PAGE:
J  | ***              | GNU tools, compilers and assembler

A = Gribnif Software/Applications Systems Heidelberg
B = Oregon Research Associates and/or HiSoft
D = Abacus Software
E = Megamax
G = Prospero
H = Manx
I = Mark Williams Company
J = Free Software Foundation

*** see Warwick's OBJECT::ATARI part 2 for specifics

[ Editor's NOTE:

  Producers of development tools are strongly encouraged to send press
  releases and upgrade announcements to the Editor ]

                          On The Networks
           comments and messages from the on-line community

    These messages reprinted courtesy of the GEnie ST RoundTable

Category 33,  Topic 6

 > ------------
 >Category 3,  Topic 14
 >Message 25        Fri Oct 23, 1992
 >FIFTHCRUSADE                 at 20:59 EDT
 > Is there some way I can get Lattice C 5.51 to flag an error in the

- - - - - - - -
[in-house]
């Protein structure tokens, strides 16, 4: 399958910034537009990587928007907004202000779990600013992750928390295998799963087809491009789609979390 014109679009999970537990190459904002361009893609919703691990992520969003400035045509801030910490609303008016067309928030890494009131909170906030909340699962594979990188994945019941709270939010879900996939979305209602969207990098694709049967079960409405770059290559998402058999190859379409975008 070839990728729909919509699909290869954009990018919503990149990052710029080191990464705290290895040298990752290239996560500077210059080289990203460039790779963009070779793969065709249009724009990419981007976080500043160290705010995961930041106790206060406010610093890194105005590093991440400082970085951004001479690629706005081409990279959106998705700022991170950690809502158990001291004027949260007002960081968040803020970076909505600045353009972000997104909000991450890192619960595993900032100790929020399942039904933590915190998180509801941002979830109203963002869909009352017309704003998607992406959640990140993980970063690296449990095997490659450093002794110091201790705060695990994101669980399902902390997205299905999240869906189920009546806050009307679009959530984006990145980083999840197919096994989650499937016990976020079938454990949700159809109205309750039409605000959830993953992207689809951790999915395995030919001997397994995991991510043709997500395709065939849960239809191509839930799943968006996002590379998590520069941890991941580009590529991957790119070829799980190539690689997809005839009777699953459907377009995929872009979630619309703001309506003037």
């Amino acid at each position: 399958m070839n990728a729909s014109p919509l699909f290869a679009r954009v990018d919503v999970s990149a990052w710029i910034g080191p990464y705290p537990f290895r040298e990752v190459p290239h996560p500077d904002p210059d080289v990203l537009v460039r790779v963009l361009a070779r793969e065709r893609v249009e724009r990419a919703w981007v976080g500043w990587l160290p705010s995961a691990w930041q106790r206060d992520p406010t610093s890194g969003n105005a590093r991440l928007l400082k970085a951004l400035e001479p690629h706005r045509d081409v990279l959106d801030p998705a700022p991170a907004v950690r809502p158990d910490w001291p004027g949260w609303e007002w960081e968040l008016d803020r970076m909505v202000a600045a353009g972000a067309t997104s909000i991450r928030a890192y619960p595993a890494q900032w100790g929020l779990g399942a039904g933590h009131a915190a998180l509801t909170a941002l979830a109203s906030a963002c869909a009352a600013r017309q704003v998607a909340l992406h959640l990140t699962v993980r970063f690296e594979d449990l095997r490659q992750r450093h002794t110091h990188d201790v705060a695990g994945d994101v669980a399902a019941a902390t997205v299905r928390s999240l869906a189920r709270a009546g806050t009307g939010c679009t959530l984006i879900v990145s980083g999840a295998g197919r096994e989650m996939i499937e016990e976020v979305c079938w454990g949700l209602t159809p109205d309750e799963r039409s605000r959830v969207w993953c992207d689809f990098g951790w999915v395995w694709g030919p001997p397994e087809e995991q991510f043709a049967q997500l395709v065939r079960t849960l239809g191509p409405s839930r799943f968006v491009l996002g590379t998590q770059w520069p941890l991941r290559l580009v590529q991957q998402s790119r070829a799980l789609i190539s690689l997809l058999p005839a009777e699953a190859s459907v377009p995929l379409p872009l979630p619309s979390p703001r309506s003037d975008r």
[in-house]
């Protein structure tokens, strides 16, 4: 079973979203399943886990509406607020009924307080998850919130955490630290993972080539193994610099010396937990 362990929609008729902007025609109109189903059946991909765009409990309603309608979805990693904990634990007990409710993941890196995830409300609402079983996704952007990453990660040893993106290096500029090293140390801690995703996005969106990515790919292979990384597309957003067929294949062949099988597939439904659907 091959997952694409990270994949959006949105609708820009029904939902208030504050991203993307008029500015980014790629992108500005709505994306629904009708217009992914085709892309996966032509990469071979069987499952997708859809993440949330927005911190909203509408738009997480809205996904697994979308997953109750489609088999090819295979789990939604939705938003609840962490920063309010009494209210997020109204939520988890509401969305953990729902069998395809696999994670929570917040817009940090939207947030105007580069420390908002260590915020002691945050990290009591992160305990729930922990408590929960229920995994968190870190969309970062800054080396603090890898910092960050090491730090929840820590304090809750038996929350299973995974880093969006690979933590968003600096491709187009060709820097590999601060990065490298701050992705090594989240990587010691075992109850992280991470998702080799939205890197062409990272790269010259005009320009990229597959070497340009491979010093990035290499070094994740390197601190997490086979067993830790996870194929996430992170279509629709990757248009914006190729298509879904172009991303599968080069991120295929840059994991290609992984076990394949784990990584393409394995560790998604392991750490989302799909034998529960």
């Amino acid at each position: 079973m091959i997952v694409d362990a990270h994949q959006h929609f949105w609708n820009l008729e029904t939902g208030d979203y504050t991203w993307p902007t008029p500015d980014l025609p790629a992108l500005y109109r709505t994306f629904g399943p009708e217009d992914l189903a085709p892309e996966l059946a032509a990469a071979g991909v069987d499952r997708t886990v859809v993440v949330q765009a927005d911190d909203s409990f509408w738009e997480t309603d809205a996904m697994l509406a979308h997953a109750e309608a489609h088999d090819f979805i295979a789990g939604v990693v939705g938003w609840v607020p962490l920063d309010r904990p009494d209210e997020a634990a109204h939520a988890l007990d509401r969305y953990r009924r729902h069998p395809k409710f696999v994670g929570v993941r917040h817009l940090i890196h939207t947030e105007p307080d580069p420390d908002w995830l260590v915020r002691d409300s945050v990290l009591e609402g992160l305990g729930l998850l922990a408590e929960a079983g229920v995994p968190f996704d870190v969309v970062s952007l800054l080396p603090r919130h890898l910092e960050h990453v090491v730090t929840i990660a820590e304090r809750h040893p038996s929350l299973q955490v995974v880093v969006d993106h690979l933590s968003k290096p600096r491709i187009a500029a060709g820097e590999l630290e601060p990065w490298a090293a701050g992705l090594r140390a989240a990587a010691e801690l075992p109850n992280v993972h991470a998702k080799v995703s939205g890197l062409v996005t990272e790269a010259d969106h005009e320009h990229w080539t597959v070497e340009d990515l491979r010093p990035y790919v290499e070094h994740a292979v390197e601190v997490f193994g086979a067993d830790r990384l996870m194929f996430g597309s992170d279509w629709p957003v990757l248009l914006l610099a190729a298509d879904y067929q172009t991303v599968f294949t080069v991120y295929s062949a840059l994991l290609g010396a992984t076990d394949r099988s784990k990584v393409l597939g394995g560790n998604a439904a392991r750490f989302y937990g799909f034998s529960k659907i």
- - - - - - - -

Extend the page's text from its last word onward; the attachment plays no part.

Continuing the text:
> following situation:
 > /* Header file a.h */
 > struct a *c_a(void);
 > void d_a(struct a *);
 > /* end header */
 > ---------------------
 > #include "a.h";
 > struct b *c_b(void);
 > void main(void)
 > {
 >    struct b *ptr = c_b();
 >    d_a(ptr);  /* ERROR */
 > }
 > ---------------------
 > Right now Lattice compiles the error line without any warnings or
 > anything. This is causing me problems. I was really hoping it would
 > see that the struct tags are different and at least warn me about
 > this.
 > I'm writing an encapsulated, object oriented GEM library, and I'm
 > using pointers to undefined structures as a means of information
 > hiding. It works fine except there's no type-checking on the
 > struct pointer parameters. Can I enable a warning for this? If not,
 > is there a work-around?
 > I can't use typedefs because then I'll have order-dependant headers,
 > or nested headers. The former are a pain, and the latter screw up